Saskatchewan

Premier Moe says meetings with Trump administration are necessary, says use of U.S. lobbyists will continue

Saskatchewan Premier Scott Moe wrapped up a whirlwind two-day trip to Washington D.C and said his face to face meetings with Trump administration officials are "necessary."

Sask. pays U.S. firm $400K per year to lobby and arrange meetings

Premier Scott Moe with U.S. Secretary of Commerce Wilbur Ross. (Premier Scott Moe/Twitter)

Saskatchewan Premier Scott Moe wrapped up a whirlwind two-day trip to Washington D.C. and said his face to face meetings with Trump administration officials are "necessary."

On Wednesday and Thursday, Moe met with 13 U.S. government officials, including four members of President Donald Trump's cabinet.

"We had some good discussions on behalf of the people of the province and the jobs that we have in Saskatchewan and they'll continue — this is a start," Moe said Thursday from Washington.

Moe met with Trump administration officials:

  • Mick Mulvaney, director of Office of Management and Budget.
  • Sonny Perdue, Secretary of Agriculture.
  • Scott Pruitt, administrator Environmental Protection Agency.
  • Wilbur Ross, Secretary of Commerce.

Moe said his message was clear: the Saskatchewan economy is impacted greatly by trade with the U.S. and the U.S. relies on products from the province for its economy.

"There are projects right now in the U.S. virtually at a standstill because we need to ensure that we can get that product [steel] there tariff-free and those are some of the on-the-ground industry stories we brought," Moe said.

The premier said his role is to engage in a positive way and the keep the conversations going.

"We were able to, I think, impress on all of the members that we met with the importance and the value that we have from Saskatchewan's perspective on a strong, free and fair trade agreement."

Moe says province will continue to pay American lobbyist

The meetings were arranged by the U.S. law firm Nelson Mullins. David Wilkins, former U.S. Ambassador to Canada, is a partner with the firm and accompanied Moe to the meetings.

"We ended up with 13 meetings with elected representatives here in Washington D.C., four of those meetings directly with members of President Trump's cabinet. I think that speaks for itself the access that we are being provided by the firm Nelson Mullins," Moe said.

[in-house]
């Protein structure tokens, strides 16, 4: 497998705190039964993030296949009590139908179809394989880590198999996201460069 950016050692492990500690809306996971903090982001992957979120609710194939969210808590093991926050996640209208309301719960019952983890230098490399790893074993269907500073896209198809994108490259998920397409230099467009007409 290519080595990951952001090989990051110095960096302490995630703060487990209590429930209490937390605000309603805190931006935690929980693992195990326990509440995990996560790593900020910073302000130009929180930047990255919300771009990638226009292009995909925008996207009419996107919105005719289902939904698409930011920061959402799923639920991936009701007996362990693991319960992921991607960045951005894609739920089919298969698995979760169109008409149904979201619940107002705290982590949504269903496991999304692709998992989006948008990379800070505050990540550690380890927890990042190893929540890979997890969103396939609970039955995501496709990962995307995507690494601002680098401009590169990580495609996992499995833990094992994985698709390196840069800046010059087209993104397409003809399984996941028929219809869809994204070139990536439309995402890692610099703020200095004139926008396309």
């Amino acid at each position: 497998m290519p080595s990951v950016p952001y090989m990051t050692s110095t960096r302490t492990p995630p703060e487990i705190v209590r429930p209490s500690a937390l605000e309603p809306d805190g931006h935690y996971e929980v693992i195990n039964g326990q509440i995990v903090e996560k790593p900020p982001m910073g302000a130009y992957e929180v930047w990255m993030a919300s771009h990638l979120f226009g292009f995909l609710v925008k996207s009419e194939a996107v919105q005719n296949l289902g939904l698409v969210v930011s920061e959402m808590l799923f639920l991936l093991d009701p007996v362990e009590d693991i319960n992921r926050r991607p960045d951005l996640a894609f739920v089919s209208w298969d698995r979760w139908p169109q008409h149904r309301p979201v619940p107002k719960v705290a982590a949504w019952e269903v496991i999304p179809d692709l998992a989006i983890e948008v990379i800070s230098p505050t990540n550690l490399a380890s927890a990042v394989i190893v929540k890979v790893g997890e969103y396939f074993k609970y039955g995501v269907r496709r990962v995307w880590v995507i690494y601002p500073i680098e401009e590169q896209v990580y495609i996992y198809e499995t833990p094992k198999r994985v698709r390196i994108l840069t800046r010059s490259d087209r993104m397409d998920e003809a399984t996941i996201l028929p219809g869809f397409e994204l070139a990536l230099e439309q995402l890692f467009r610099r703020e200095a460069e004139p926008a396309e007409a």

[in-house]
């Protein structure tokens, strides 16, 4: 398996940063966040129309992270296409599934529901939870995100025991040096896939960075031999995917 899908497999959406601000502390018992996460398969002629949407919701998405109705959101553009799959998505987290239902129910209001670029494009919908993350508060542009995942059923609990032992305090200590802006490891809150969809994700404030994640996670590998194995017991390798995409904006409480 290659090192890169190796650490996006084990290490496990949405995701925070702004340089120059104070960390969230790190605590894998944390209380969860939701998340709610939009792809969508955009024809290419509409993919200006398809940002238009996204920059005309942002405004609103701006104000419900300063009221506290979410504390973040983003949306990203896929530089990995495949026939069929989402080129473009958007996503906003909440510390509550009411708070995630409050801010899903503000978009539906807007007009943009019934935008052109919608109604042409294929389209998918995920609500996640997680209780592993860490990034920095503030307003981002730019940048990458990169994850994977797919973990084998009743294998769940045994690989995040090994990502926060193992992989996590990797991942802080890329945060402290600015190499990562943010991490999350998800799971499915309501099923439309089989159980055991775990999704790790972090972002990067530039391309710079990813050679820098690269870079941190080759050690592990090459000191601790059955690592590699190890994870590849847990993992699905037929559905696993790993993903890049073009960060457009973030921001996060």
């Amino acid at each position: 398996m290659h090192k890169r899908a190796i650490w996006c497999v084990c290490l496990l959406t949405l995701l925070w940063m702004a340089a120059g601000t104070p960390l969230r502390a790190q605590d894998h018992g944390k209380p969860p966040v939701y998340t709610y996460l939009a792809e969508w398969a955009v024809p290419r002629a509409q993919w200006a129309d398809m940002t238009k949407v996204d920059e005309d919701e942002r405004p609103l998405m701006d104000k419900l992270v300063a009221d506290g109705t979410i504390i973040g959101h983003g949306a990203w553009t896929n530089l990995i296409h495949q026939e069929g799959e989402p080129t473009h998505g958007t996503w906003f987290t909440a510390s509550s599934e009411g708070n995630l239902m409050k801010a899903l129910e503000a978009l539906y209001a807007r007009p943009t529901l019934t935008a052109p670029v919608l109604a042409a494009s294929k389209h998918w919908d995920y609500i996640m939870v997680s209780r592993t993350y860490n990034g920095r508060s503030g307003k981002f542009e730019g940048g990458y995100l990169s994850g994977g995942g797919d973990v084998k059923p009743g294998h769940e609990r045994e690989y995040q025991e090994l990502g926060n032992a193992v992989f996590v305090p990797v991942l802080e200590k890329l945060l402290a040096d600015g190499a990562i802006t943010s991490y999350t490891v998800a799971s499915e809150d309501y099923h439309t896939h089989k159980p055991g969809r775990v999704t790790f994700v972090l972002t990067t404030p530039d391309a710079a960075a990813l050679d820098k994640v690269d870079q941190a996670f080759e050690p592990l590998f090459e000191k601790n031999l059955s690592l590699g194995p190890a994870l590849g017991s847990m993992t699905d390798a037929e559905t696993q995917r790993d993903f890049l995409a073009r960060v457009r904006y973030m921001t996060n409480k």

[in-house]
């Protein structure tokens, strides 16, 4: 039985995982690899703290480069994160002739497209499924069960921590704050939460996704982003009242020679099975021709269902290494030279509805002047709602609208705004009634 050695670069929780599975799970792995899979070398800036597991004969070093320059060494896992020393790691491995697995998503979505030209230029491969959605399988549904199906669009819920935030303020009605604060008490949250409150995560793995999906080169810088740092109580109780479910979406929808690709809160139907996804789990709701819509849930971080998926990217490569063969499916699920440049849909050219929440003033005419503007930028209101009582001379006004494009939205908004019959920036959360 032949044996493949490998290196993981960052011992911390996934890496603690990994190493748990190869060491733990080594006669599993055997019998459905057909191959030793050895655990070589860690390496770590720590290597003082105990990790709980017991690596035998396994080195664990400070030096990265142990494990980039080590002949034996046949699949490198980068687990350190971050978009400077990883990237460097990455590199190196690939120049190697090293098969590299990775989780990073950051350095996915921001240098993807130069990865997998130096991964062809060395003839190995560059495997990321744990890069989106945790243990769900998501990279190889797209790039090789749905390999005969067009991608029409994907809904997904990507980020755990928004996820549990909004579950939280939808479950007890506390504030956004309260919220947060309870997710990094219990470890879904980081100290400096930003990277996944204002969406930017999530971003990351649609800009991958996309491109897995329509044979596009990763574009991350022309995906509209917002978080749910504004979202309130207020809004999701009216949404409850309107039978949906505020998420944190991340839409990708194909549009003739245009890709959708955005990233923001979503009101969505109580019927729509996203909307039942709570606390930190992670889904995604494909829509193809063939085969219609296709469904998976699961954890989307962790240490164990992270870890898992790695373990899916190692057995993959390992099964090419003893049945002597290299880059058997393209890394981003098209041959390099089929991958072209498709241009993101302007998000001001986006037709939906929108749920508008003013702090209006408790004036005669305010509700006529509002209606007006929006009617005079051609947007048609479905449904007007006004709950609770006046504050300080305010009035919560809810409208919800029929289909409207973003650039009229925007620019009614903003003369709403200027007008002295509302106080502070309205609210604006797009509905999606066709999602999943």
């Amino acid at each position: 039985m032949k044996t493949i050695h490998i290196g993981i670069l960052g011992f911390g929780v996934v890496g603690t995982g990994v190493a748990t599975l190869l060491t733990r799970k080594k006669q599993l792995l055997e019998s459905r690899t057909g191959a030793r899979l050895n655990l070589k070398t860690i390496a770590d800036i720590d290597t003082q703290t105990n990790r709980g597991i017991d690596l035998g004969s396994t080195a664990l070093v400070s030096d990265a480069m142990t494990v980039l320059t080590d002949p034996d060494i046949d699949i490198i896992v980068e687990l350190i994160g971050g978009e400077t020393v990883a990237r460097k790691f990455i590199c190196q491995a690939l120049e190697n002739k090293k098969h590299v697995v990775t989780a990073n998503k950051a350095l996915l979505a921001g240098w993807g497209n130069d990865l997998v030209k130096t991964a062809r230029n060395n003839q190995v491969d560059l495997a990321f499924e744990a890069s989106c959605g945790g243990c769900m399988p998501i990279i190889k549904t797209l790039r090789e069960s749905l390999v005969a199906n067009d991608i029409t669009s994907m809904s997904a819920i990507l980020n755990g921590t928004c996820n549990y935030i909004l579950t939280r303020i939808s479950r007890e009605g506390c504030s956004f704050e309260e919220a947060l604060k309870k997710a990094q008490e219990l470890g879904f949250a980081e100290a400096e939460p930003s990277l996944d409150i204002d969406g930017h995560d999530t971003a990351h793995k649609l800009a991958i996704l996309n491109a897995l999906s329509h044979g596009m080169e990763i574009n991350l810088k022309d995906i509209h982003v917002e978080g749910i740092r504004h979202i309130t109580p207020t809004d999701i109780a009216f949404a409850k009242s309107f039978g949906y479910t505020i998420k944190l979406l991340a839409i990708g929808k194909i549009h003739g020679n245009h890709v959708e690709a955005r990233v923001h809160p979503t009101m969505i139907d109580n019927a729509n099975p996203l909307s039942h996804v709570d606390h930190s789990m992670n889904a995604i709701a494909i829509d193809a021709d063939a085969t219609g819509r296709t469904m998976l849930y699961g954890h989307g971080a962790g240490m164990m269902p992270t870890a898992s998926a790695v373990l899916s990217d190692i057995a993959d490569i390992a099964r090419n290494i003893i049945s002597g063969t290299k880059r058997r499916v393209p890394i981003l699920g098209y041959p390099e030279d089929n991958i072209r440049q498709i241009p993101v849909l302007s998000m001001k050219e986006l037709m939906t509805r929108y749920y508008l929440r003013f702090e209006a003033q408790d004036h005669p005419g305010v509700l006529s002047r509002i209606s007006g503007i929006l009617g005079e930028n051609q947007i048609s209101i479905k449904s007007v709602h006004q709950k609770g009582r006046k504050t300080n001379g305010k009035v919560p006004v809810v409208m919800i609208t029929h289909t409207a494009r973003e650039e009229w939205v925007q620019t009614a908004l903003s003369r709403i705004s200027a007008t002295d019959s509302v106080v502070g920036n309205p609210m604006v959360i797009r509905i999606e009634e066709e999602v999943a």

The Saskatchewan government started its relationship with Nelson Mullins in 2009 under Premier Brad Wall. It pays the firm $400,000 a year. According to Washington-based Center for Responsive Politics which compiles data from the Senate Office of Public Records, as of April 2018, Saskatchewan has paid Nelson Mullins $3.6 million in total.

"I would say our investment in Nelson Mullins has been well worth that investment and will continue," Moe said.

The province of New Brunswick hired Nelson Mullins in 2017 at a cost of $40,000 per month. New Brunswick Premier Brain Gallant had a similar series of meetings in April in Washington D.C. with Mulvaney and South Carolina Senator Lindsey Graham, who also met with Moe.

Records from the Center for Responsive Politics' database show Nelson Mullins donated to both Mulvaney and Graham among a host of other elected Democratic and Republican members of Congress and Senate.

When asked about the firm's political donations to some of the people he met with this week Moe said, "I am not aware of it but it wouldn't surprise me."

Premier hopeful over NAFTA negotiations

The U.S., Canada and Mexico have been attempting to renegotiate the North American Free Trade Agreement for several months.

Last week's U.S. tariffs were met with counter-tariffs by the Trudeau government which come into effect on July 1.

Moe said the impact of tariffs, regardless of origin, are felt on both sides of the border.

"I'd be hopeful that we could get to a place where we could modernize an agreement that has been so beneficial to North America as a whole, including Saskatchewan," he said.

Moe called the negotiations "sensitive and challenging."

"We need all hands on deck to engage in this negotiation so that we can get to a solid place on behalf of all Canadians."

About the Author

Adam Hunter

Journalist

Adam Hunter is the provincial affairs reporter at CBC Saskatchewan, based in Regina. He has been with CBC for 12 years. He hosts the CBC podcast On the Ledge. Follow him on Twitter @AHiddyCBC. Contact him: adam.hunter@cbc.ca